Gavin Struthers, Senior Vice President Asia-Pacific & Japan at Sophos
According to a recent Sophos ‘State of Ransomware 2022’ report, 78% of the organizations surveyed in India were hit by ransomware. Of these, 80% of the attacks resulted in data being encrypted, usually the last phase of a ransomware attack.
Digitaltech Media interacted with Gavin Struthers- Senior Vice President, Asia-Pacific & Japan, Sophos, to understand why ransomware needs to be addressed in the boardrooms and how businesses can embrace threat hunting directly or through (MTR) Managed Threat Response service to safeguard their assets from the fast-evolving cyber threats landscape.
Read the excerpts from the interview below:
DTM: Could you elaborate more on the Sophos ‘State of Ransomware 2022’ report?
Gavin: Our report found that 78% of the Indian organizations surveyed were hit by ransomware in 2021. Previous year this figure stood at 66%. India was among the top five countries hit by ransomware out of the 31 countries surveyed. But the most startling statistic is that when organizations were hit by ransomware in India, 80% of them had their data encrypted, and 78% of them chose to pay the ransomware to retrieve data. Globally this figure stood at only 44%.
|The State of Ransomware in India 2022|
|78% of Indian organizations were hit by ransomware in the last year|
|80% of attacks resulted in data being encrypted.|
|98% of those whose data was encrypted got some of their data back|
|Paying the ransom was the #1 method used for restoring data|
|65% used backups to restore data.|
|Indian organizations that paid the ransom got back on average 71% of their encrypted data.|
|The average Indian bill to recover from a ransomware attack in 2021 was US$2.81M.|
|97% said the ransomware attack impacted their ability to operate|
|Indian organizations took on average one month to recover from the attack.|
|89% of organizations have cyber insurance that covers them if hit by ransomware.|
|94% of respondents in India reported that their experience of getting cyber insurance changed over the last year.|
DTM: Why do you think the Indian figure stood at 78%?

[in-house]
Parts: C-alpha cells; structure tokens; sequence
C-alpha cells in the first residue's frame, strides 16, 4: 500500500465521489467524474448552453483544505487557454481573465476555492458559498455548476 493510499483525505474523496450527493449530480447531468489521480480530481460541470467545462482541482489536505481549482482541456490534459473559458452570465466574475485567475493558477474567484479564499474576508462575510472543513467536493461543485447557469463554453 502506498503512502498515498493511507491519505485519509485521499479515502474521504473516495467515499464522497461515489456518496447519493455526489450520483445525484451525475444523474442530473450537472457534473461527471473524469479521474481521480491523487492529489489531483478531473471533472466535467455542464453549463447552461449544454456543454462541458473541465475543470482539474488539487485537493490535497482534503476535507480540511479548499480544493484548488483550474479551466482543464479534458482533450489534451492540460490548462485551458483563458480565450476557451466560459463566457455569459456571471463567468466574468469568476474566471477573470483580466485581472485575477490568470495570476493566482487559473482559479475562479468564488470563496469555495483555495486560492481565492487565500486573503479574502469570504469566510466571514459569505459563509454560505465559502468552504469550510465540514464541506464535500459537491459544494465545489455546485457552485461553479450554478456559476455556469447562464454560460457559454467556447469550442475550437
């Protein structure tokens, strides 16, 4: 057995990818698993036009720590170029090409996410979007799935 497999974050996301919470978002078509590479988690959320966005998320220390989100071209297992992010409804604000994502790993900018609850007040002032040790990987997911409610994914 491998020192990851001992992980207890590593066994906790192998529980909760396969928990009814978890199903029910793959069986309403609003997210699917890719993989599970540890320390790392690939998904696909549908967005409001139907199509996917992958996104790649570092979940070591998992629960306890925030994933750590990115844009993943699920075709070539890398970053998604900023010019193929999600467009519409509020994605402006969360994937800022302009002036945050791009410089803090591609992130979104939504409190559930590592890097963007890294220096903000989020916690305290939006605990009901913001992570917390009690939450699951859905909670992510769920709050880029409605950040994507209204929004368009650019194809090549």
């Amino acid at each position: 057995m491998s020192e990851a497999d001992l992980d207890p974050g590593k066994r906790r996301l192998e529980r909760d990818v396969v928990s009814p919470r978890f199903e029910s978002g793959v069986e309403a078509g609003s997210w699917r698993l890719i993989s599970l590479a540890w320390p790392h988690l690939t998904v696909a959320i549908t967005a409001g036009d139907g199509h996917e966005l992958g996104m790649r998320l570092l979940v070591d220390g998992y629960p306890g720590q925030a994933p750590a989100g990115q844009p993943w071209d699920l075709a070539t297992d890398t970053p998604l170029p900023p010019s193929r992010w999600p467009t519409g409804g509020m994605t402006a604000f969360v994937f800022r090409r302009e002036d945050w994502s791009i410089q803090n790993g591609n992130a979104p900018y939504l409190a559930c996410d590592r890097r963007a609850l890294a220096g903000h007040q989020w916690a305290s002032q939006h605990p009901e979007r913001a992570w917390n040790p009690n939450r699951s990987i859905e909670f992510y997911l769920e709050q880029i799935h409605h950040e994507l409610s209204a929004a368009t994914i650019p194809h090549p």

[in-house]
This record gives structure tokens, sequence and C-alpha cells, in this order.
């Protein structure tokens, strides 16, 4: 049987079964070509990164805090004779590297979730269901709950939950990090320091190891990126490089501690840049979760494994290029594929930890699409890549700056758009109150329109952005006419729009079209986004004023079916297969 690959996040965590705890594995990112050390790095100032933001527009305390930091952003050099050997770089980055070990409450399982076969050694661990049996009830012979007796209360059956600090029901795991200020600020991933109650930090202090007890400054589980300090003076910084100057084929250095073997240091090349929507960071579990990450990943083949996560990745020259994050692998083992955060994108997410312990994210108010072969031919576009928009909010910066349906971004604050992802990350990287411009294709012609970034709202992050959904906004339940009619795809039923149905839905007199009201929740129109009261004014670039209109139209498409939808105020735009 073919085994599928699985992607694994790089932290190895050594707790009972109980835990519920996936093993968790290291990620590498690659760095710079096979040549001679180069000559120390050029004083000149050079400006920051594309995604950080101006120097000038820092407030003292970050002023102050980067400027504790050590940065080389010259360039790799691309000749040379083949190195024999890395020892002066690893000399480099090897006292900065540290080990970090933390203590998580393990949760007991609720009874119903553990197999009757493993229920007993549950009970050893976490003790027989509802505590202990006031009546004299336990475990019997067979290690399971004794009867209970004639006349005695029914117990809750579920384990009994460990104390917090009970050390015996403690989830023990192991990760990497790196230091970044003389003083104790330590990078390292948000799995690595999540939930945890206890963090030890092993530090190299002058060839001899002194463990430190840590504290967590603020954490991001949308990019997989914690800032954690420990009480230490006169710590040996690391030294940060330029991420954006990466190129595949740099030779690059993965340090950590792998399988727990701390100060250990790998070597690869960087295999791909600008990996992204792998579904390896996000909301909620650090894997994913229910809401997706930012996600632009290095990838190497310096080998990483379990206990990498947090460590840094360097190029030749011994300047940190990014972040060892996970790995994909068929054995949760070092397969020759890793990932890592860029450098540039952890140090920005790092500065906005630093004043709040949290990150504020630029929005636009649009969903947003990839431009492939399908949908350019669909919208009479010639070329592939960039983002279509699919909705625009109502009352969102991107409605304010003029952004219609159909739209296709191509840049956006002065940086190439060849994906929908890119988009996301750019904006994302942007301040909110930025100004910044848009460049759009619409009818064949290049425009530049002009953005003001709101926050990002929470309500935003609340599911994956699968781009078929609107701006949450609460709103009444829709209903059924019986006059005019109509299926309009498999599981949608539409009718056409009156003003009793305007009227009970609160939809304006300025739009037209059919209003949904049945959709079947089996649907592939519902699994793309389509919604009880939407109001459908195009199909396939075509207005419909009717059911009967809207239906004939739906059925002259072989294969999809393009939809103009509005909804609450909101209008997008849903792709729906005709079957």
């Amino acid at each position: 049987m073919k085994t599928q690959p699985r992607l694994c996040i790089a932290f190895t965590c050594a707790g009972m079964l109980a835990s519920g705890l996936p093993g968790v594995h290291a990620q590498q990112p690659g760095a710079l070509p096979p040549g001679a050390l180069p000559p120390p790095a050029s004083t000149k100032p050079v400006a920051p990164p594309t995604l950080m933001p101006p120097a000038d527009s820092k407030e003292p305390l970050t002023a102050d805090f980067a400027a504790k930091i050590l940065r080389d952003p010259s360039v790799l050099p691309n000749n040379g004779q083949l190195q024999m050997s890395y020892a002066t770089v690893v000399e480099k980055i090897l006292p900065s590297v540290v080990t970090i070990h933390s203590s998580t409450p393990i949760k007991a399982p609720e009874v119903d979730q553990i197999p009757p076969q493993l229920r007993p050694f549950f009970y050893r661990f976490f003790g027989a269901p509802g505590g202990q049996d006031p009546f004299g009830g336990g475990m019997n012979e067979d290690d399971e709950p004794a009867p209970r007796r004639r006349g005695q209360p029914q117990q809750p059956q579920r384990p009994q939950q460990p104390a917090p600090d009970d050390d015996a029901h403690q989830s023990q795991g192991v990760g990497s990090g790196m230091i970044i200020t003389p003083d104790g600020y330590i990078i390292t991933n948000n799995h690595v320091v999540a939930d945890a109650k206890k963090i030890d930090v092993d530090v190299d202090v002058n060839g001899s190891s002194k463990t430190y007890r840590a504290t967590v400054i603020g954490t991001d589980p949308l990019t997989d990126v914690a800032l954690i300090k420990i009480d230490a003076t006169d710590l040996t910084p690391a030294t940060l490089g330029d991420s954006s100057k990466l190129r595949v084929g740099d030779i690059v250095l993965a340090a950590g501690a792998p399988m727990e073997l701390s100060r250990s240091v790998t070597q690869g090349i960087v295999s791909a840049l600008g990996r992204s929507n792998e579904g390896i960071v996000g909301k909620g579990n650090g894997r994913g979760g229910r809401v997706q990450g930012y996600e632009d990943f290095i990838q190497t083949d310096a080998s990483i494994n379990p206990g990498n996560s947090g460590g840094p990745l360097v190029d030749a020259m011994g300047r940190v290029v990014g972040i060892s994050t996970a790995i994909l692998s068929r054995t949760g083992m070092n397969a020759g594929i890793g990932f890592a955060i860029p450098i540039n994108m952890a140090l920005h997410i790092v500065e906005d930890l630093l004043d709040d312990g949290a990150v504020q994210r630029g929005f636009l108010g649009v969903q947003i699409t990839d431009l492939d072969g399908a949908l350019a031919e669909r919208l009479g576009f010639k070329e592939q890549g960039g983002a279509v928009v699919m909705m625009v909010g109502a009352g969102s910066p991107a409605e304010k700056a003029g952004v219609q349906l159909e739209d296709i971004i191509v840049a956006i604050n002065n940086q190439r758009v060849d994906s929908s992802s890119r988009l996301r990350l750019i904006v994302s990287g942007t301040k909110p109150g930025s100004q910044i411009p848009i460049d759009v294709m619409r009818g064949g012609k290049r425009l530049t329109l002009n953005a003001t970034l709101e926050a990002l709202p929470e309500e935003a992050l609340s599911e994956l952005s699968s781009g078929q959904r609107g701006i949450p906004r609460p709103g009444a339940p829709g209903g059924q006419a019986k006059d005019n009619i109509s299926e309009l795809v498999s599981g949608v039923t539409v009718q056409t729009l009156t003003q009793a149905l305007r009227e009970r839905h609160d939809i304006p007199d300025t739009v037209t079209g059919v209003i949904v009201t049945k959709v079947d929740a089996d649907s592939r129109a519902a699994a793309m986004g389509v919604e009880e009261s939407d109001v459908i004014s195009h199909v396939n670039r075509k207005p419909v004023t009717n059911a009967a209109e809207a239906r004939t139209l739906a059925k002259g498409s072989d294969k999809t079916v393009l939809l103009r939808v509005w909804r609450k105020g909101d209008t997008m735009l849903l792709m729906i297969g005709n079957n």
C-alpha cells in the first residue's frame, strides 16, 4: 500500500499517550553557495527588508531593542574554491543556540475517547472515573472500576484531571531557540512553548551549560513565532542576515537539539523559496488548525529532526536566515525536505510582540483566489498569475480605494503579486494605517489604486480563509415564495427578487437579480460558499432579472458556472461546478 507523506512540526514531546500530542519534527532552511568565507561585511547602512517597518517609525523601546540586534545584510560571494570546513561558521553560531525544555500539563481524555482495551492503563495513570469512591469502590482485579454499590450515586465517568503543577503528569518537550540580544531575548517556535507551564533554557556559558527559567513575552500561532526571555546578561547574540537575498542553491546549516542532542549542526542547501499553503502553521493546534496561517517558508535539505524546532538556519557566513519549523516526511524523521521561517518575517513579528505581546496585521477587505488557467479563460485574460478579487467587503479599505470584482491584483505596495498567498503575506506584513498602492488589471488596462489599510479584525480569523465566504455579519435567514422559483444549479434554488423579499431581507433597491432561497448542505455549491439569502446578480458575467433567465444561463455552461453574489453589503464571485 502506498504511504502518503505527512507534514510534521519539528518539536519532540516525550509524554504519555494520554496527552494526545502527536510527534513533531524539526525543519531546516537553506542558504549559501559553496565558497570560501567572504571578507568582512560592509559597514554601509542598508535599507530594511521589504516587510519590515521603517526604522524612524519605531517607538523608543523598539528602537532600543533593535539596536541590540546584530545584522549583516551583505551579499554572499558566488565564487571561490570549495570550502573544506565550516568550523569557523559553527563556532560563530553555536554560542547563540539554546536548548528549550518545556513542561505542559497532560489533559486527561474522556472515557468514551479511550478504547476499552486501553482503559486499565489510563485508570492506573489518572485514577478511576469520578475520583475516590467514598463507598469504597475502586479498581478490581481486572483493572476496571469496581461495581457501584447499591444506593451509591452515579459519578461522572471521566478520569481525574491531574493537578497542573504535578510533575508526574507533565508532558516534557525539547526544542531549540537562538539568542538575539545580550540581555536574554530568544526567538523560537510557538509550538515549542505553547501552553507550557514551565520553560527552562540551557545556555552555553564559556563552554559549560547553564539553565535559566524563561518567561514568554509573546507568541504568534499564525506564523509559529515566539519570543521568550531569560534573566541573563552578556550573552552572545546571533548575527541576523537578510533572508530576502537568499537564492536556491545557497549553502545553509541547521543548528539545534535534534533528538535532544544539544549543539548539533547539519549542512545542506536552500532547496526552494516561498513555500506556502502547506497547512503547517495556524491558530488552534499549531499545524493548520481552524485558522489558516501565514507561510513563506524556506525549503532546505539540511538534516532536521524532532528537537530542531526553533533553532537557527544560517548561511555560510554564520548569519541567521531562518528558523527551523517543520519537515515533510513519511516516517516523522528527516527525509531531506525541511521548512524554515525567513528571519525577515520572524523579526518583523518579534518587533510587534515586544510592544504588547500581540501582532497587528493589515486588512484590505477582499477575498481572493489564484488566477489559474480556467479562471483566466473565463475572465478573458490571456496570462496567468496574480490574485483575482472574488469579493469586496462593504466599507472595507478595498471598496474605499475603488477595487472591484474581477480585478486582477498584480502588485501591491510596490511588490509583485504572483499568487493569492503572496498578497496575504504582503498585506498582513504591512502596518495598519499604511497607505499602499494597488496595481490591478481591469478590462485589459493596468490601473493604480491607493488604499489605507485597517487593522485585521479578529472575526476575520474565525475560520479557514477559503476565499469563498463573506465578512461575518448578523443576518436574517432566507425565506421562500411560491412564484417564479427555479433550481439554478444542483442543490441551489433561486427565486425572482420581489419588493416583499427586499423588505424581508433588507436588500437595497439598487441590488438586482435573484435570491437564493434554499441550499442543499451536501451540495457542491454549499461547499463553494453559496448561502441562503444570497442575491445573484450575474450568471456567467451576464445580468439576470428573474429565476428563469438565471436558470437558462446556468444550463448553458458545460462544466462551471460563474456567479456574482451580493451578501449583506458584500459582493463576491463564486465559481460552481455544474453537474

Gavin: There are essentially two angles to it. The first could be that they were not prepared, which means they did not have adequate business continuity plans and failed to do their backups properly. It is a lesson for Indian organizations that they need to be more proactive, prepared, and vigilant.
The second is that the ransomware tactics could have changed as they keep evolving. Ransomware attackers threaten and extort organizations that they may leak their sensitive data. Organizations worry that their brand and crucial data are getting exposed, and the sooner they can pacify the attackers by saying that they will pay them, the faster they can get their data off their hands and from being misused for wrong purposes.
DTM: So, what are the key questions organizations must ask themselves about ransomware?
Gavin: Organizations need to delve deeper into how prepared they are for a ransomware attack.
When we interact with organizations, we ask the following key questions:
- How recently have you revisited the cybersecurity response plan?
- Have you assessed your readiness? i.e., have they hired a 3rd party provider to tell them whether they have potential misconfigurations and gaps in their policies, plans & procedures?
DTM: How can organizations ensure that they have the best and most effective incident management plan for ransomware incidents?
Gavin: When an organization gets attacked, it needs a business continuity plan, along with the right people, processes, and technologies. Many organizations think that this is a technology problem, and hence they purchase more technology. There are around three and a half thousand security vendors in the market there, and they all say and pretend that their technology is the super bullet to solve the problem.
This has become a global phenomenon due to a lack of awareness and ignorance. But the bottom line is that organizations cannot always be 100% protected and can be compromised. It usually starts with human error, following which humans get scammed, spammed, and phished.
Human ignorance and error are the top two issues we have to deal with. While awareness around cybersecurity has improved in the boardroom, the world has changed, and consumers needs to trust an organization. Organizations will have to start by embedding security into everything they do. An effective incident management plan will require them to transform their business model and apply cybersecurity as if it is built-in.